Nunavut’s education act “perhaps overly ambitious,” Auditor General says
Bilingual education stalled by lack of qualified teachers, no standardization of Inuit language
The Government of Nunavut underestimated “the amount of time and effort required” to achieve the goals set out in the territory’s 2008 Education Act, Michael Ferguson, the Auditor General of Canada, said April 1.
The territory’s Department of Education “has a big job in front of them,” and the only sure way of hitting its goals is to stick to milestones and report on progress every step of the way, he told a Nunavut legislative committee April 1.
One key goal, to deliver bilingual education to all high school and elementary students by the 2019-2020 school year, “was perhaps overly ambitious, and some of the interim milestones can’t be met,” he said.
“But having a plan with milestones, with the department reporting on its progress in hearings — I think that’s the key to pushing this file forward.”
Ferguson and staff visited Iqaluit to describe the findings and recommendations contained in Education in Nunavut, a report they released last November following an audit of the education department.
The report said Nunavut will fall short of fulfilling its education act with the 2019-2020 timeframe, due to a lack of qualified Inuit language teachers, staff shortages, and a host of other challenges common to the territory. The report lists these as:
• housing shortages and overcrowding, with limited space for students to study or sleep;
• household food insecurity;
• the health status of Nunavummiut “which is significantly below average;” and,
• rates of substance abuse and teenage pregnancy that are higher than the rest of Canada.
One of the “critical aspects” to overcoming these obstacles and fulfilling the act “is for the department to provide good annual reporting on its performance, and whether it’s meeting its milestones,” Ferguson said.
This “will help people understand the challenges the department is facing, what it’s trying to do, and whether it’s able to do those things.”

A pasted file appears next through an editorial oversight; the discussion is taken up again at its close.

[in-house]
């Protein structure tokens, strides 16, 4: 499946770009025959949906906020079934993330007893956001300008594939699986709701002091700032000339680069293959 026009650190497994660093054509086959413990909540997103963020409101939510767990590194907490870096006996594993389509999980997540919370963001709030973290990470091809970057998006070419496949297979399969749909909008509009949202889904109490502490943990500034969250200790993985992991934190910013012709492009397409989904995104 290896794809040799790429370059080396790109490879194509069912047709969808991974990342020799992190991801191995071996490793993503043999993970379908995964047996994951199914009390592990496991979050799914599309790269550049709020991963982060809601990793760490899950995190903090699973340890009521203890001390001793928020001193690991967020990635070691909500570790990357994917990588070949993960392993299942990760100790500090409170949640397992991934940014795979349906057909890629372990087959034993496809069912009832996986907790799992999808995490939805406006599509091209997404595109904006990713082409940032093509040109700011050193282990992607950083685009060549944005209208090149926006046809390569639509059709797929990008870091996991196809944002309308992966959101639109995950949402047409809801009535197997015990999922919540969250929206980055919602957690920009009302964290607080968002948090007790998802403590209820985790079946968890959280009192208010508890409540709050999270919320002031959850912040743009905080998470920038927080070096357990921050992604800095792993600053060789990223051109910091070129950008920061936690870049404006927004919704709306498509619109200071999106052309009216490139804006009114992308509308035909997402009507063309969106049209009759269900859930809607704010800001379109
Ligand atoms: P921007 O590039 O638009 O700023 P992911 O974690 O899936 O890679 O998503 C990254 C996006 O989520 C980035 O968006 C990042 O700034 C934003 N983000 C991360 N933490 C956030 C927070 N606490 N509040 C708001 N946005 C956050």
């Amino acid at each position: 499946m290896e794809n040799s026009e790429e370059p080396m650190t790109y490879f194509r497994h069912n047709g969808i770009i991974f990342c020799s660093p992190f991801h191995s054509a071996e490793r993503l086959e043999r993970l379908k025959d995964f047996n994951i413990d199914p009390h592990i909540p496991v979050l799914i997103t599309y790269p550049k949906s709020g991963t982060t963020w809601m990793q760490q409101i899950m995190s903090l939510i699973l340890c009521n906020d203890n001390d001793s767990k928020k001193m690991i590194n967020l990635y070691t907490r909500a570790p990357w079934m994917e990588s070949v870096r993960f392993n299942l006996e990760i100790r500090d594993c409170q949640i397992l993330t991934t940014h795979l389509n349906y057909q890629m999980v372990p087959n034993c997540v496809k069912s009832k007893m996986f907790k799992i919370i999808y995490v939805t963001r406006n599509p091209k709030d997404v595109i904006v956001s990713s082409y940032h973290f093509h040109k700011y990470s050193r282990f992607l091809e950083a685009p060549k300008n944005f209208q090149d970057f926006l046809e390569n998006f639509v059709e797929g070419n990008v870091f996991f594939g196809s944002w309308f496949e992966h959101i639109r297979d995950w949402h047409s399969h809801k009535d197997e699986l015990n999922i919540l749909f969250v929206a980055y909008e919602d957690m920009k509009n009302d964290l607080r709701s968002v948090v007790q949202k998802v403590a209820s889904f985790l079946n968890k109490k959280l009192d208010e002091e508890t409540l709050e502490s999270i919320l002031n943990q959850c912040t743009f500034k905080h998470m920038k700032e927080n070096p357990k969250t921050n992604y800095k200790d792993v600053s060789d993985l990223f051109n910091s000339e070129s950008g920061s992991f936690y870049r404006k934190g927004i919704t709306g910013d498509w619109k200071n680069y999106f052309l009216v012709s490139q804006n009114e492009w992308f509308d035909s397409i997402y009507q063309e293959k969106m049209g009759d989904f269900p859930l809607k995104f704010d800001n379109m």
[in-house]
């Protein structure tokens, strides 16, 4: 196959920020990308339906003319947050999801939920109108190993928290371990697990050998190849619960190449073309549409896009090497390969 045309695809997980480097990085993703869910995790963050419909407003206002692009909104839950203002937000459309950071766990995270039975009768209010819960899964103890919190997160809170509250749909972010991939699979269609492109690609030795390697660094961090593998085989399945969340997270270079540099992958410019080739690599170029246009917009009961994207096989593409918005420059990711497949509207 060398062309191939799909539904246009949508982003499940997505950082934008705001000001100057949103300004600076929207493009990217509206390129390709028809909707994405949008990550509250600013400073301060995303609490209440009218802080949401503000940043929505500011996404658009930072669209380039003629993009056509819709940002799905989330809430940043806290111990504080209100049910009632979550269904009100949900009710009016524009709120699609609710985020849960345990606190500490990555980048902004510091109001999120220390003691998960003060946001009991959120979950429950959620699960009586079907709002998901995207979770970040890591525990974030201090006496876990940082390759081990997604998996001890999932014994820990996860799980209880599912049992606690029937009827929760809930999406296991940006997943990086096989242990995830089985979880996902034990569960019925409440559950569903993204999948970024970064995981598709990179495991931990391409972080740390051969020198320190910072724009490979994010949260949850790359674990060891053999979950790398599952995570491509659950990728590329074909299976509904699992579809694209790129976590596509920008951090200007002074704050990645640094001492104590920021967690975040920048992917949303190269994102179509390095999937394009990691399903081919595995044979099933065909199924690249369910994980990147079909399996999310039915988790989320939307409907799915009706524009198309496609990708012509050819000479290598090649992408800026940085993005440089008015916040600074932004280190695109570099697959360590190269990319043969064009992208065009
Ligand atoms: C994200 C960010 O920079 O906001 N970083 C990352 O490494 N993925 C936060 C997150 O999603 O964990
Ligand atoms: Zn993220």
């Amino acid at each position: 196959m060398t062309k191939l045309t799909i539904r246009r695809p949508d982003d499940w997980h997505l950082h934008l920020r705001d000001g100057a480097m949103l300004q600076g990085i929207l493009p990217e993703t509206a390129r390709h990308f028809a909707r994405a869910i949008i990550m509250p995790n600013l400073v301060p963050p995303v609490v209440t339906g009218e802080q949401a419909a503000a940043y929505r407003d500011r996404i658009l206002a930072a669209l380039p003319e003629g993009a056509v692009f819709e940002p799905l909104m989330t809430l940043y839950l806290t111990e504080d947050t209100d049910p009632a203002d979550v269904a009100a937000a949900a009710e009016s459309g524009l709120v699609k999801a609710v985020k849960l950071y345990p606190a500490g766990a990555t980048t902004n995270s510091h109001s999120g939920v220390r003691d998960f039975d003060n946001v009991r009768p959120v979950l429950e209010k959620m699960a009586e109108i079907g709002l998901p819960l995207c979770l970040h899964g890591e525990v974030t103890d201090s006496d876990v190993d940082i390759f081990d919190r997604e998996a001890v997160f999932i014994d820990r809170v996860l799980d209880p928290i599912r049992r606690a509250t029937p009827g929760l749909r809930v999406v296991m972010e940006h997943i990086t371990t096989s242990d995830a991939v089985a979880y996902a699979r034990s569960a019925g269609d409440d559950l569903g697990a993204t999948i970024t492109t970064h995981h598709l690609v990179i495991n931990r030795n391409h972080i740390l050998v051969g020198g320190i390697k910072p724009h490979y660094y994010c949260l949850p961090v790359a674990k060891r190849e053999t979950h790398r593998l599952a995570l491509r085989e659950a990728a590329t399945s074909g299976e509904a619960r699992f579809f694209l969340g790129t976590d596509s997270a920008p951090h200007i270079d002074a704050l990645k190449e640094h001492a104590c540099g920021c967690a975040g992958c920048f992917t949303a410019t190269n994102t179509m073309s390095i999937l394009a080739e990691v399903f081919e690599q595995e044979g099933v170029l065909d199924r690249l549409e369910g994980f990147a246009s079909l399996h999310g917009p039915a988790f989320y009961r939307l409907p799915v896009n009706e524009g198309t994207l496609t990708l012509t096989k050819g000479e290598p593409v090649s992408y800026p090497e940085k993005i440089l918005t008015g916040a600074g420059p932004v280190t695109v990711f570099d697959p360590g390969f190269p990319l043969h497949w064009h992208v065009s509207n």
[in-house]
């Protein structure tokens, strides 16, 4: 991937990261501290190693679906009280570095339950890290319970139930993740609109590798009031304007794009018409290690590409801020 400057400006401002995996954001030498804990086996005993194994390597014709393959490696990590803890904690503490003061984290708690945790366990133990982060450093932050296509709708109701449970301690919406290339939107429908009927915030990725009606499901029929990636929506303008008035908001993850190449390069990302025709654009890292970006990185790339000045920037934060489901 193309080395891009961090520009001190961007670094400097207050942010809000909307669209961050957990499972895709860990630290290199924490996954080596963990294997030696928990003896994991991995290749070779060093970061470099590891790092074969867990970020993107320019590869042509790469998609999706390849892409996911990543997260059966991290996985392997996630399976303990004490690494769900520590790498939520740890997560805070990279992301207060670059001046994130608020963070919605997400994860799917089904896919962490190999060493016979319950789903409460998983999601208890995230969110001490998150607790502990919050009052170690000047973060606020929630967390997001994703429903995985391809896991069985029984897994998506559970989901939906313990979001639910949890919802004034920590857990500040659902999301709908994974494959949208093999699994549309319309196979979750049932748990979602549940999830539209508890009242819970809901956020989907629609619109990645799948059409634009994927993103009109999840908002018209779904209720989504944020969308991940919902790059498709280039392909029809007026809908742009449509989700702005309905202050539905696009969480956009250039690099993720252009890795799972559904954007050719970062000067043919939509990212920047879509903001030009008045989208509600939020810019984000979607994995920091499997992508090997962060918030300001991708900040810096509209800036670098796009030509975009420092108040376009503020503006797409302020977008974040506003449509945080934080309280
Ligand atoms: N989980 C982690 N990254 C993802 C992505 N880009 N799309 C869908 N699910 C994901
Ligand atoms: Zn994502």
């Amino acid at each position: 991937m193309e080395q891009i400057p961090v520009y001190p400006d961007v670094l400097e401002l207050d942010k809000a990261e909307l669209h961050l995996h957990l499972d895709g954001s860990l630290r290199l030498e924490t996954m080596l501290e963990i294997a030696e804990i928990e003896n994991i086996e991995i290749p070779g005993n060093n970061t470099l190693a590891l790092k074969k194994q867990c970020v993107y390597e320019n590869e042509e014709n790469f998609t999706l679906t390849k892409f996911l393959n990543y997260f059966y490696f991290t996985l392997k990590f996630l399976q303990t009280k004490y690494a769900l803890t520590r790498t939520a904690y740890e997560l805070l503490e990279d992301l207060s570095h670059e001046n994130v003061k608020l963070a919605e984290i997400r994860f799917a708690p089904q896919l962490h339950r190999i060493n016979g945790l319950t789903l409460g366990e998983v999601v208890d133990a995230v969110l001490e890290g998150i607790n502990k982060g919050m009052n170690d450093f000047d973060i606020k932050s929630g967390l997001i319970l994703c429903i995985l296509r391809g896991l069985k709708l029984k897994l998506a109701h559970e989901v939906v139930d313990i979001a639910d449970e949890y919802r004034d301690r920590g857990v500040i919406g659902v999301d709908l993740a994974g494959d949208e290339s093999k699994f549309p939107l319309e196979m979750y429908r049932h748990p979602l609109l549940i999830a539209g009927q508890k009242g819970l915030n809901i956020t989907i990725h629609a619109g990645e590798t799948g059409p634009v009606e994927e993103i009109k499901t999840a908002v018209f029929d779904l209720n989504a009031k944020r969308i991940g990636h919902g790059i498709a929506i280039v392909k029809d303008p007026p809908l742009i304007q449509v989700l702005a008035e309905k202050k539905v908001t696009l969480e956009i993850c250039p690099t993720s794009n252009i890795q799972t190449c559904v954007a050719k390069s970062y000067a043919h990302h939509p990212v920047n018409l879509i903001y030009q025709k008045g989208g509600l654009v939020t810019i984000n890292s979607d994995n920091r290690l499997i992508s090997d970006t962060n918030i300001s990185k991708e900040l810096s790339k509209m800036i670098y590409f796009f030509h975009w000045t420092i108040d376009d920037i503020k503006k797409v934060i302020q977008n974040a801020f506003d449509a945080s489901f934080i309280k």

Ferguson also recommended the territorial government review the Education Act “every five years.”
The act is now due this year to be reviewed by the territorial government. Ferguson said this is one reason his office decided the timing was right to conduct their audit.
Regular MLAs and the deputy minister of education, Kathy Okpik, agreed with Ferguson on the challenges that Nunavut’s education system faces.
Low attendance rates and lack of Inuktut-speaking staff emerged as key points of concern.
A reported attendance rate of 71.4 per cent across all schools of Nunavut for 2011-2012, measured in terms of classes attended, would amount to “three full school years” missed in a typical pupil’s education between kindergarten and the end of high school, Okpik said.
The auditor general’s report cites a similar figure.
Okpik said her department will seek to increase attendance through a “parental engagement campaign.”
This will add to initiatives that schools have started independently, she said.
“We also need involvement from the community,” Okpik said.
That will include action by local businesses, who would ban kids from their premises during school hours, she said.
Failure to introduce bilingual education in incremental steps, towards full implementation by the target school year 2019-2020 is largely due to lack of qualified teachers who can speak the Inuit language, Okpik said.
“A lot of our schools are not compliant because we did not have enough Inuktitut-speaking educators to fill that demand,” the deputy minister said.
Schools have struggled to fill positions, often recruiting Inuktitut-speakers who are not qualified teachers with “letters of authority,” she said.
MLAs wondered how such teaching jobs can be filled on a large scale if Nunavut does not have a standard dialect of the Inuit language, for use in all 25 communities.
“Since Nunavut has been created, there has been no direction [for] using a standard type of dialect within and across the government and within and across Nunavut,” Okpik said.
“I know each community is very passionate about their own dialect, but in the absence of a strong or clear direction on the type of dialect to use, we rely on the contractors that are out there and the types of dialects they use,” she said, referring to book publishers and producers of educational material.
“I think it would be much easier for the Department of Education if we said ‘this is a standard dialect that we’re going to use.’”
Okpik said educational gaps in many communities are due to their lack of qualified Inuktut-speaking teachers.
MLAs wondered if there were any good reasons why class attendance in Nunavut is so low.
Simeon Mikkungwak of Baker Lake and Isaac Shooyook, MLA for Quttiktut, wondered if it could be due to seasonal employment and hunting activities.
Pat Angnakak of Iqaluit-Niaqunnguu pointed out that attendance did not seem as high in the 1990s and prior decades.
Okpik agreed that a shift had taken place in attendance rates over the past 15 or more years. She said increases in the number of young parents could also be a cause.
“I don’t thing there’s one single factor,” Okpik said. “There are a lot of factors that play into this.”
The hearing on the Auditor General’s 2013 report on Education in Nunavut continues April 2.
The standing committee will also conduct a hearing on the Auditor General’s report on Safety of Schools and Childcare Facilities in Nunavut on April 3.